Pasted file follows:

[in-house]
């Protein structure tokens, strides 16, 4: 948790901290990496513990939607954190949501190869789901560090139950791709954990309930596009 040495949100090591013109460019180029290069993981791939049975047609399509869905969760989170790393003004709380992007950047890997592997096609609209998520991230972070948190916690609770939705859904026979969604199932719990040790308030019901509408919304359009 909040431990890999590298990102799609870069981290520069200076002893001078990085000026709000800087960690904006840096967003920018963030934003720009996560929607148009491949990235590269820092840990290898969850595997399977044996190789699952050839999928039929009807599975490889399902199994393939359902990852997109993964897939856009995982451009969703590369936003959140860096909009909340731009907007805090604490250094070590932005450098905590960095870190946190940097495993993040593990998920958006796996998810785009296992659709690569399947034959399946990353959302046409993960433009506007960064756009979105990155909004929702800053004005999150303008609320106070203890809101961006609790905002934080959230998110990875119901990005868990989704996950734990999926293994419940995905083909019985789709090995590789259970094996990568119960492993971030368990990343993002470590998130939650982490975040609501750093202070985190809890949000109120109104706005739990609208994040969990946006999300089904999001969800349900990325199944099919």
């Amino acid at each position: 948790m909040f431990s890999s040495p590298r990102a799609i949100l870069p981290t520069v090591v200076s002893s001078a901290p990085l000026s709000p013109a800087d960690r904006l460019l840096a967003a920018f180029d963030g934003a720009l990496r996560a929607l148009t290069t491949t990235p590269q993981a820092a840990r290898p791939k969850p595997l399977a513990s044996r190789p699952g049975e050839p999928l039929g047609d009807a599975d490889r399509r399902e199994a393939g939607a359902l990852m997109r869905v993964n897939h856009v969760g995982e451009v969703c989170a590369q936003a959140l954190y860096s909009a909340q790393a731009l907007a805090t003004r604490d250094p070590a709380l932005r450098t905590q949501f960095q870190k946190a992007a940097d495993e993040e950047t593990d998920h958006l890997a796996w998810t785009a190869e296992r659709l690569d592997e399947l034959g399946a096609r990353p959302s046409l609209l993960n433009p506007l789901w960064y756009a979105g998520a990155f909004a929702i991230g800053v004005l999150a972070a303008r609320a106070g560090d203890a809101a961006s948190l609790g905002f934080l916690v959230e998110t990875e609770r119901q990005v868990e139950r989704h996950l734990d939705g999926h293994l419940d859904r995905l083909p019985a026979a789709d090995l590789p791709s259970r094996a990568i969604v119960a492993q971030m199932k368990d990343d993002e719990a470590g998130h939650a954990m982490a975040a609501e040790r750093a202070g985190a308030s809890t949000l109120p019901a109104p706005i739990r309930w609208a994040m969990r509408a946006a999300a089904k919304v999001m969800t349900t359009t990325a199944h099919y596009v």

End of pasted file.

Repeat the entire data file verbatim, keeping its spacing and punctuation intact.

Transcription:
[in-house]
């Protein structure tokens, strides 16, 4: 948790901290990496513990939607954190949501190869789901560090139950791709954990309930596009 040495949100090591013109460019180029290069993981791939049975047609399509869905969760989170790393003004709380992007950047890997592997096609609209998520991230972070948190916690609770939705859904026979969604199932719990040790308030019901509408919304359009 909040431990890999590298990102799609870069981290520069200076002893001078990085000026709000800087960690904006840096967003920018963030934003720009996560929607148009491949990235590269820092840990290898969850595997399977044996190789699952050839999928039929009807599975490889399902199994393939359902990852997109993964897939856009995982451009969703590369936003959140860096909009909340731009907007805090604490250094070590932005450098905590960095870190946190940097495993993040593990998920958006796996998810785009296992659709690569399947034959399946990353959302046409993960433009506007960064756009979105990155909004929702800053004005999150303008609320106070203890809101961006609790905002934080959230998110990875119901990005868990989704996950734990999926293994419940995905083909019985789709090995590789259970094996990568119960492993971030368990990343993002470590998130939650982490975040609501750093202070985190809890949000109120109104706005739990609208994040969990946006999300089904999001969800349900990325199944099919």
């Amino acid at each position: 948790m909040f431990s890999s040495p590298r990102a799609i949100l870069p981290t520069v090591v200076s002893s001078a901290p990085l000026s709000p013109a800087d960690r904006l460019l840096a967003a920018f180029d963030g934003a720009l990496r996560a929607l148009t290069t491949t990235p590269q993981a820092a840990r290898p791939k969850p595997l399977a513990s044996r190789p699952g049975e050839p999928l039929g047609d009807a599975d490889r399509r399902e199994a393939g939607a359902l990852m997109r869905v993964n897939h856009v969760g995982e451009v969703c989170a590369q936003a959140l954190y860096s909009a909340q790393a731009l907007a805090t003004r604490d250094p070590a709380l932005r450098t905590q949501f960095q870190k946190a992007a940097d495993e993040e950047t593990d998920h958006l890997a796996w998810t785009a190869e296992r659709l690569d592997e399947l034959g399946a096609r990353p959302s046409l609209l993960n433009p506007l789901w960064y756009a979105g998520a990155f909004a929702i991230g800053v004005l999150a972070a303008r609320a106070g560090d203890a809101a961006s948190l609790g905002f934080l916690v959230e998110t990875e609770r119901q990005v868990e139950r989704h996950l734990d939705g999926h293994l419940d859904r995905l083909p019985a026979a789709d090995l590789p791709s259970r094996a990568i969604v119960a492993q971030m199932k368990d990343d993002e719990a470590g998130h939650a954990m982490a975040a609501e040790r750093a202070g985190a308030s809890t949000l109120p019901a109104p706005i739990r309930w609208a994040m969990r509408a946006a999300a089904k919304v999001m969800t349900t359009t990325a199944h099919y596009v």